Nobody moseys like Viggo Mortensen. In The Road, Appaloosa, Jauja, and the new French Western Far From Men, the erstwhile Aragorn masters the tricky art of being a figure in the landscape. When it comes to traipsing either purposefully or desperately across the widescreen frame, he’s several lengths ahead of the competition...

Adam Nayman
AV Club
30 April 2015




Viggo Mortensen is terrific as Daru. He shows the conflicts of a principled man living in an unprincipled time, almost exclusively through minor shifts of his face and eyes. Few actors can say as much as he can by saying little.

Dana Lemaste
Thinking Cinema
25 April 2015




Mortensen has a heroic presence but he is also unafraid of conveying an almost feline grace. There are moments in this film when he reminded me of the young Gary Cooper, and of Steve McQueen, two other actors who convincingly integrated sensuality and masculinity. These are qualities he shares with Kateb, and when they are together on screen their interaction is absolutely riveting.

Christos Tsiolkas
The Saturday Paper
31 July 2015




It's the kind of story that you can transpose to many places in the world right now,” says Mortensen. “These two people seem so different and so unlikely to be able to carry on a conversation, much less become friends, but it is possible, only it takes a certain amount of patience and a degree of forgetting oneself, and to really, really listen to someone else.”

Interview: Viggo Mortensen
Tobias Grey
The Financial Times
27 March 2015



You will find all previous Quotables here.

© Viggo-Works/Iolanthe. Images © One World Films.

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Viggo Mortensen talks directing debut 'Falling'; first look at family drama (exclusive)


Source: SCREENDAILY.
Found By: CoCo


Thanks to CoCo for the find.


Quote:

This week, Viggo Mortensen is heading to London to begin the editing process on Falling, his directorial debut.

0001fall.jpg
Image Caitlin Cronenberg.
© SCREENDAILY.
By TOM GRATER

This week, Viggo Mortensen is heading to London to begin the editing process on Falling, his directorial debut. The film, in which Mortensen stars with Lance Henriksen and Laura Linney (see an exclusive first look above), is about a conservative father who moves from his rural farm to live with his gay son's family in Los Angeles. The project is a very personal story, as Mortensen reveals in a catch-up with Screen.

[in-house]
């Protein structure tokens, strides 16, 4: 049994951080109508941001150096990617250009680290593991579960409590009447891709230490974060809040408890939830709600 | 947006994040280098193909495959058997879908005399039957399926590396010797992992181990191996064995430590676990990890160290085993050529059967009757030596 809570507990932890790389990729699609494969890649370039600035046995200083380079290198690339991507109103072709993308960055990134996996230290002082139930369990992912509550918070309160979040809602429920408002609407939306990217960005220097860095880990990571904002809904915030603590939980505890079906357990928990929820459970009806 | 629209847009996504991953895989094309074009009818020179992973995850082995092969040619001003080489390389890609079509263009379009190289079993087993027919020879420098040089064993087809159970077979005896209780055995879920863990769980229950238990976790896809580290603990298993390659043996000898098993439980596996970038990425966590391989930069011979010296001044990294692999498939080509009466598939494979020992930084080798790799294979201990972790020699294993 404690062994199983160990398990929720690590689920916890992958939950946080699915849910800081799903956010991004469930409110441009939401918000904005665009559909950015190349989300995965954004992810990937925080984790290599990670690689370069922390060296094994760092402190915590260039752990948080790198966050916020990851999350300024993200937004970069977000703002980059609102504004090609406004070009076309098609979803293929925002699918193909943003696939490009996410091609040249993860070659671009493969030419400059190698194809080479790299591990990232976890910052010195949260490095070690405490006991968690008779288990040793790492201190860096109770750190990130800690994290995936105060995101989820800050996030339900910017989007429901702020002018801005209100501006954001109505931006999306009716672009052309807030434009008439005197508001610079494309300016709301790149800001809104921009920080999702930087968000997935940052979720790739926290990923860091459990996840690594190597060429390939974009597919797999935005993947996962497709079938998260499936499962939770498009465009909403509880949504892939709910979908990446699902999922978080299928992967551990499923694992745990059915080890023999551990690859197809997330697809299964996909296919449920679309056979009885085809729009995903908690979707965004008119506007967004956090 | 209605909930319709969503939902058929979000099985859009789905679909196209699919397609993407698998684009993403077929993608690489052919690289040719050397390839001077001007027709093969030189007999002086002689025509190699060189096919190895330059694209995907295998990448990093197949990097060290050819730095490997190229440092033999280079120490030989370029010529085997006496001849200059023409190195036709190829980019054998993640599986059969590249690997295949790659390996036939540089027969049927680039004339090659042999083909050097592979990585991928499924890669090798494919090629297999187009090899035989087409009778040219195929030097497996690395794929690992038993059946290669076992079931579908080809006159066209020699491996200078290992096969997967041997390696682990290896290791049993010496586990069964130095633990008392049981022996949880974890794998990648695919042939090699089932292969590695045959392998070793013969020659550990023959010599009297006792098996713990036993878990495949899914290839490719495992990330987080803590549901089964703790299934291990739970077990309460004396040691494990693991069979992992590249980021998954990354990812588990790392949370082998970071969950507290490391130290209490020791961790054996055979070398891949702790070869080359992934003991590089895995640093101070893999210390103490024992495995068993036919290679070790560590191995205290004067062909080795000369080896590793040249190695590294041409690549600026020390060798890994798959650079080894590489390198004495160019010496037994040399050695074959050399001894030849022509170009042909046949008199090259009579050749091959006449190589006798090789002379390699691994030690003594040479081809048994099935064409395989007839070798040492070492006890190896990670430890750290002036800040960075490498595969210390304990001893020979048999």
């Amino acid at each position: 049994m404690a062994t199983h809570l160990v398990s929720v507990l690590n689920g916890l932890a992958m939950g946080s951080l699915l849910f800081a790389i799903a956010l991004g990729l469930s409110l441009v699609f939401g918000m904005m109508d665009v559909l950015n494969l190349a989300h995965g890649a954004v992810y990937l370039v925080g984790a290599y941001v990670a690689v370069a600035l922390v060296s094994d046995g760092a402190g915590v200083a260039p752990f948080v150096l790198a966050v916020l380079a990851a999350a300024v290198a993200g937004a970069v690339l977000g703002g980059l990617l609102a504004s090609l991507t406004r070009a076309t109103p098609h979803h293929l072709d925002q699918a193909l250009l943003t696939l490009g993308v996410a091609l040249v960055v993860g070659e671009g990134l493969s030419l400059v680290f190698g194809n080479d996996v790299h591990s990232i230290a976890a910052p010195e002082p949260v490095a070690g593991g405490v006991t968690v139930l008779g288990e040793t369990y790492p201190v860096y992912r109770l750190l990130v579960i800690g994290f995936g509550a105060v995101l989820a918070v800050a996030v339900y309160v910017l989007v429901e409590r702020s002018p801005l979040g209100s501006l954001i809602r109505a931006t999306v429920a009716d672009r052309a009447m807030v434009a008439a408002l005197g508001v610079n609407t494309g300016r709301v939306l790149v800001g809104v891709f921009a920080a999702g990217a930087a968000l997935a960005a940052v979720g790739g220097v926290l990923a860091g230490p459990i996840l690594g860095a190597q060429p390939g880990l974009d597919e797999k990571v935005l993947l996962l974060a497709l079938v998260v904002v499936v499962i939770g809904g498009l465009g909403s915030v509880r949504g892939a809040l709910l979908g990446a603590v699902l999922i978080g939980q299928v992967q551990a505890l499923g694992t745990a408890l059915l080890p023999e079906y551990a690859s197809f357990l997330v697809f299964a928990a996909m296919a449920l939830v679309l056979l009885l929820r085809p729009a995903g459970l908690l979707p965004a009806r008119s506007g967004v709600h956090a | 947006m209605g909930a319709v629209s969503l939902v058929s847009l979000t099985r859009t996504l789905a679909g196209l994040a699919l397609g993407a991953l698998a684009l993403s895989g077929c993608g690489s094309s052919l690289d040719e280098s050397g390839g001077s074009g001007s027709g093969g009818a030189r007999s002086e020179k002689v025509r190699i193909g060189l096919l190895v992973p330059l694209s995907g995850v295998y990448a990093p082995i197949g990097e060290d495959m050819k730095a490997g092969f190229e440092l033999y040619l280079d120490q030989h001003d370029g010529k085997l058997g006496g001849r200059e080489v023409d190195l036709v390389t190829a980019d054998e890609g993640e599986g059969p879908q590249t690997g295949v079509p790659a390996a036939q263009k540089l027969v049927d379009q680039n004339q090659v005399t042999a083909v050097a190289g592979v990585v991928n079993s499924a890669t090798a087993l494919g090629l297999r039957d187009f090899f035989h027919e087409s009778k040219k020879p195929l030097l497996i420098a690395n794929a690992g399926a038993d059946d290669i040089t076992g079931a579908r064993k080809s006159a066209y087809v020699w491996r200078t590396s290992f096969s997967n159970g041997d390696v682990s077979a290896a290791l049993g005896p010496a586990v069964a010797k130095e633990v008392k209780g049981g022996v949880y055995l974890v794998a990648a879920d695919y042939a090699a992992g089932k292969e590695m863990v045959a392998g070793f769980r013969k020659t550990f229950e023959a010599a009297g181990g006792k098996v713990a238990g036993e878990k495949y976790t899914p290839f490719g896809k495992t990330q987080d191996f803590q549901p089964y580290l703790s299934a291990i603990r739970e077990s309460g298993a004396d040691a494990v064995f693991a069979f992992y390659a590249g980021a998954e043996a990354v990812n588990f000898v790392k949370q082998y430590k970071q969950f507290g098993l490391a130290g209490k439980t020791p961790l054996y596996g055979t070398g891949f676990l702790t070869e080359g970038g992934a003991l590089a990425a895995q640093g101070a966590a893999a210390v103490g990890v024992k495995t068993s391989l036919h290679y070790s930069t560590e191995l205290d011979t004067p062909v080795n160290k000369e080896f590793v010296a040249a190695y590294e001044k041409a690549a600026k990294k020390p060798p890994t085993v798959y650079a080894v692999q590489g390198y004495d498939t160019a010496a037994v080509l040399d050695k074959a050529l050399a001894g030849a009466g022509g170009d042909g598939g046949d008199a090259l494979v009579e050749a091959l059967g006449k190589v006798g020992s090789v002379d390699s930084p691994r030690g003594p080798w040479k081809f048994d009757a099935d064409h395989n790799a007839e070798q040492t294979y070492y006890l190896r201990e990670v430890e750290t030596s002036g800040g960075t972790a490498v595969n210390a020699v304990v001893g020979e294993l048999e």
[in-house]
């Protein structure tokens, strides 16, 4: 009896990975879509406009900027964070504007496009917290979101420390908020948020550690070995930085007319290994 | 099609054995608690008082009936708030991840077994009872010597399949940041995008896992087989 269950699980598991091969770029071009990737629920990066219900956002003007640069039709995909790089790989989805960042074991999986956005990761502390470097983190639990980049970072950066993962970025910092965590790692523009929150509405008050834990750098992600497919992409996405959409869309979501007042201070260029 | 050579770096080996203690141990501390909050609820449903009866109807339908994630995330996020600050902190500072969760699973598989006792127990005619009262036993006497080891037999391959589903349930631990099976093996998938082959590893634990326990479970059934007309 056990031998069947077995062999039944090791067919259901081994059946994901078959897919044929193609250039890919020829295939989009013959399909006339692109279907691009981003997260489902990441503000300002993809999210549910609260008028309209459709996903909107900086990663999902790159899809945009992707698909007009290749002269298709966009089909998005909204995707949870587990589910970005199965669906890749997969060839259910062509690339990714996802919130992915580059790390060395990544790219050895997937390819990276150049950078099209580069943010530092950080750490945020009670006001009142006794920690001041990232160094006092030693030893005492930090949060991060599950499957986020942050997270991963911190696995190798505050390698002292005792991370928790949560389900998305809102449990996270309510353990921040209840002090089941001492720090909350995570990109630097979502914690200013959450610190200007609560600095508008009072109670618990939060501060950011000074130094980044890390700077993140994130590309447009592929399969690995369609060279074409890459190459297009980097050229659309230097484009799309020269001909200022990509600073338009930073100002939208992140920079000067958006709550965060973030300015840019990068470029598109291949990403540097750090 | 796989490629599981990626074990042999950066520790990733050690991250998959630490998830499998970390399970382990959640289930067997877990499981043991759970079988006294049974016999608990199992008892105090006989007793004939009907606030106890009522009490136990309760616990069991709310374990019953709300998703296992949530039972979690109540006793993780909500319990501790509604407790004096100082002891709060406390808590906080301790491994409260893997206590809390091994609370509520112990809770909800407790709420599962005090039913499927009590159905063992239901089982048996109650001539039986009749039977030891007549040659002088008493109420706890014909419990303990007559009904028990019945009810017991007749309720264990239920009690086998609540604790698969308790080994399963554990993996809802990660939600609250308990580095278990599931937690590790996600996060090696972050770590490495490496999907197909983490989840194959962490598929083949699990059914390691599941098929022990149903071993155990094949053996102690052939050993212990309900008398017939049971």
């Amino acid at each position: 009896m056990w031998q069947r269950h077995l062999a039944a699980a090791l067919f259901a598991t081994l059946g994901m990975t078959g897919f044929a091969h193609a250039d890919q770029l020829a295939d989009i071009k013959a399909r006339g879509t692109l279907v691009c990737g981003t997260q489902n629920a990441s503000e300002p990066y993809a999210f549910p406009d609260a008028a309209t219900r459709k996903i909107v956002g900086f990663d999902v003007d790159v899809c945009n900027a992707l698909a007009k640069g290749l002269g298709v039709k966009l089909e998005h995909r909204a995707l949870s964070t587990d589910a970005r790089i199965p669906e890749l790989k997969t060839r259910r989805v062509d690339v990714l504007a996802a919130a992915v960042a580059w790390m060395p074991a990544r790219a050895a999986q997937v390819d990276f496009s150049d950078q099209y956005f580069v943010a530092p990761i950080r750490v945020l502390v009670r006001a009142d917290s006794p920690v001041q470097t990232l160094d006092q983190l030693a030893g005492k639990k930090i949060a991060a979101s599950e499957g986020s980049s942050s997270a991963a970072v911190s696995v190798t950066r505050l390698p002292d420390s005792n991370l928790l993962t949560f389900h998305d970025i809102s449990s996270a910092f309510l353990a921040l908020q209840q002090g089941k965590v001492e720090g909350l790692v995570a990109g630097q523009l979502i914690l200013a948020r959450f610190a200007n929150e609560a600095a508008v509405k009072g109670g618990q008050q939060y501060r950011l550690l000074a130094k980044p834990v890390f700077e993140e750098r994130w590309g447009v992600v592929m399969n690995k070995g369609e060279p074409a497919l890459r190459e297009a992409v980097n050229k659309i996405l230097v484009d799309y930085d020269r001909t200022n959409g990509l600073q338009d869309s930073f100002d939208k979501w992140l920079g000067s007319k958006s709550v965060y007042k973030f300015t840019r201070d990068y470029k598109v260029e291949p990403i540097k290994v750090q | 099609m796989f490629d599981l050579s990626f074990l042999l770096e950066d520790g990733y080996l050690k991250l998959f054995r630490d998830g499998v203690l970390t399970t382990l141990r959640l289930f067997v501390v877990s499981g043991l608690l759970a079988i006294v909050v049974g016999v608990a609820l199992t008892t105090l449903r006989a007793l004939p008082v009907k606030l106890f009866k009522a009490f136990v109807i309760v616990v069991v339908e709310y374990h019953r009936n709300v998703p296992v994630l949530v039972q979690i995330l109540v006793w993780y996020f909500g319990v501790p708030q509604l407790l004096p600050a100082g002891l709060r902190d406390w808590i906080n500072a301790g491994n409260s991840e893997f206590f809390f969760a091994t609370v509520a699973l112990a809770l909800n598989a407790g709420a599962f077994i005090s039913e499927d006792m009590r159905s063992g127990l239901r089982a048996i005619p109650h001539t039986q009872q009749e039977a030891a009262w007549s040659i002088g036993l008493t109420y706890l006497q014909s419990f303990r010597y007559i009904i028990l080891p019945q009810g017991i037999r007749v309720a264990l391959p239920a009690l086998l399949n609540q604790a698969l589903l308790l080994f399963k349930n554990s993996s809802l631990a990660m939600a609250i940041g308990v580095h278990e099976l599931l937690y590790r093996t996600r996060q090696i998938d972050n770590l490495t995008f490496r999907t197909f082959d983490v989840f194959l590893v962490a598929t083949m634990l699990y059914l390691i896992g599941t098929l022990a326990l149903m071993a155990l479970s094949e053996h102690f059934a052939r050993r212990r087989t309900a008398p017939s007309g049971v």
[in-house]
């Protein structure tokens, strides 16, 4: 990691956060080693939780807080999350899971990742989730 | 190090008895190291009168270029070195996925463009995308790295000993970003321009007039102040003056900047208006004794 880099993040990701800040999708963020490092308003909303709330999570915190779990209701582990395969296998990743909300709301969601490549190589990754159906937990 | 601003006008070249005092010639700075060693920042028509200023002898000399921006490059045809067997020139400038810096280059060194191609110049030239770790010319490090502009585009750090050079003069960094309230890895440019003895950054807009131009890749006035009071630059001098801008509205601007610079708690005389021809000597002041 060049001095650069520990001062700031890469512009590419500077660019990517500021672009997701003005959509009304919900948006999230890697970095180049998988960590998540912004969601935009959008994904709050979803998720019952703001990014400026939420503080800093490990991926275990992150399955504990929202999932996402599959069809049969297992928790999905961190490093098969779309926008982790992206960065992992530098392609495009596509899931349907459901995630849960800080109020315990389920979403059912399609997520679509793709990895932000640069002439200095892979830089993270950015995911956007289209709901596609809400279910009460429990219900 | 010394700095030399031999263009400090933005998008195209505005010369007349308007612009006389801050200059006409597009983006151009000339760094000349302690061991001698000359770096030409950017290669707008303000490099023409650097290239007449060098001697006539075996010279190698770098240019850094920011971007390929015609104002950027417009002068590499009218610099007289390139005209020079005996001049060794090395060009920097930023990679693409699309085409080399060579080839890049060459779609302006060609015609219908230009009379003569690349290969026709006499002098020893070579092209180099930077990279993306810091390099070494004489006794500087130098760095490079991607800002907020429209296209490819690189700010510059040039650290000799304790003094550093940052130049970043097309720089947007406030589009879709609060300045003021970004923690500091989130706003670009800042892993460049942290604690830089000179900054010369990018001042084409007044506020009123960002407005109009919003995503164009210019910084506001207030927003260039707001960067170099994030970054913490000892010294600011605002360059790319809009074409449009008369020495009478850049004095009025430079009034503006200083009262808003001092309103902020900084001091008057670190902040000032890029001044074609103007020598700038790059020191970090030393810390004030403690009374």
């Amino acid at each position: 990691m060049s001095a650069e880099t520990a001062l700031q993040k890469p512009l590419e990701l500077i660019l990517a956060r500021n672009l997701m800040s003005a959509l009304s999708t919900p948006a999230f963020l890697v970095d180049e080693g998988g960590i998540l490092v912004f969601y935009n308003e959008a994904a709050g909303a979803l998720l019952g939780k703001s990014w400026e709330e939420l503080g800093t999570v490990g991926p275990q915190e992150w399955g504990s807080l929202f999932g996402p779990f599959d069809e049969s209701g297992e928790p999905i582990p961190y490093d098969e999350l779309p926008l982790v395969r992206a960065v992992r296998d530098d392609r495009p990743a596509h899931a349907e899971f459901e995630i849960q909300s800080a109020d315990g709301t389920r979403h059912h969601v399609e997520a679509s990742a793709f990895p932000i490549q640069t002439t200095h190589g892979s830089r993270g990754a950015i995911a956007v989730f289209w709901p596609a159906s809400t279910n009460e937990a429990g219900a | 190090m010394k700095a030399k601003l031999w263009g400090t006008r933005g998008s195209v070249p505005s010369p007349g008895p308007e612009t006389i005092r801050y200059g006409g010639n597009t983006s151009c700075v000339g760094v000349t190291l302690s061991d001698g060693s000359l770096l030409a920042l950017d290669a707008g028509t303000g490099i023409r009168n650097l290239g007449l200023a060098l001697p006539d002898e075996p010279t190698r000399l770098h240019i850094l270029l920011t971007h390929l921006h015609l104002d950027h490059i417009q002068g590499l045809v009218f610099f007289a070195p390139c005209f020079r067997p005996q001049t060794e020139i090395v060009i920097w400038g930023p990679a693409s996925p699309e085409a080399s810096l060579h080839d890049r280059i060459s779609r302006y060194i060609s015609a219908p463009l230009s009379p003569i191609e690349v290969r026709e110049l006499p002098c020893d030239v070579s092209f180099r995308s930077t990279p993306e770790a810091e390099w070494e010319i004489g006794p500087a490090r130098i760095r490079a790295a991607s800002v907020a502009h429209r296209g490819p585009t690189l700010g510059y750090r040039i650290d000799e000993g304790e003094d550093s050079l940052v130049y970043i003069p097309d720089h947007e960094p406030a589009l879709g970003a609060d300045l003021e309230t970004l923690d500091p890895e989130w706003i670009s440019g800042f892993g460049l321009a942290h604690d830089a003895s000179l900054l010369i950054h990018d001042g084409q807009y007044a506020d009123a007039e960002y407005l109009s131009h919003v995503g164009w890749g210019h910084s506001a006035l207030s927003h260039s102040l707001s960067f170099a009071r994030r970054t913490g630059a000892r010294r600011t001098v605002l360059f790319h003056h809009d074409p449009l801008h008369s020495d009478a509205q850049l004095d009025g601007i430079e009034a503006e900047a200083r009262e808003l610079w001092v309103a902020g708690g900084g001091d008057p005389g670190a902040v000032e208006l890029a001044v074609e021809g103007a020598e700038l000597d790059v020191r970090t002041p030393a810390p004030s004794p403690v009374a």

"Both of my parents were ill. When my mother passed away, I was flying across the Atlantic after the funeral and I couldn't sleep, I was remembering things she had said that I hadn't thought of for years. The more I thought about my mother, the more I also thought about my dad, it became a back and forth between two characters and it became fictional, it wasn't them anymore," recalls Mortensen.

"That became the launching pad for a short story. I realised it was very visual, and if it was visual, it was a screenplay. I wrote it in two weeks and that was basically the screenplay we used. The route of it is my mother, and it becomes more about my father as it goes along. My father also passed away, two years after my mother," he adds.

Alongside his acting work, Mortensen has produced before, including on Ana Piterbarg's 2012 drama Everybody Has A Plan and Lisandro Alonso's western Jauja (he also produces Falling, with Daniel Bekerman and Chris Curling). Stepping into the director chair wasn't daunting, he says, because he could draw on watching "some very good ones [directors]" such as Peter Weir, Jane Campion and David Cronenberg.

Falling shot for 25 days in Canada and four days in California in March and April this year on a "very tight budget". Mortensen explains that everyone on the shoot "worked for the minimum [pay]", and that the money he made from the project has been reinvested into the production. "Unless this movie does unusually well someday, I won't make any money from it," he adds.

Financing

Mortensen would have preferred not to be in the film at all, he reveals, but having his name on the cast sheet was the only way to make it financially viable. "I would've preferred not to be in the movie, I have to say that, but to get it made one of the conditions was I had to act in it. I've been around for a long time as an actor, but if you haven't directed a movie you haven't directed a movie – I'm unproven and I'm lucky to get a chance," he says, adding that if he gets the opportunity to direct again, and he has to be in it for financial reasons, he'd rather "just do a scene or two".

London-based HanWay Films is overseeing international rights on the project and sealed a significant amount of territory deals during this year's European Film Market in Berlin, as Screen revealed. "It was more than we expected," admits Mortensen. UTA Independent Film Group is handling the US sale.

Mortensen hit the headlines earlier this month when he responded critically to the usage of an image of Aragon, the character he played in The Lord Of The Rings franchise, by Spanish far-right party Vox in a promotional tweet. The actor denounced the usage, calling it "ignorant" and "absurd".

Reflecting on that exchange, Mortensen says he "could have let it go" to avoid drawing publicity to Vox, but "sometimes it feels like you should call it out".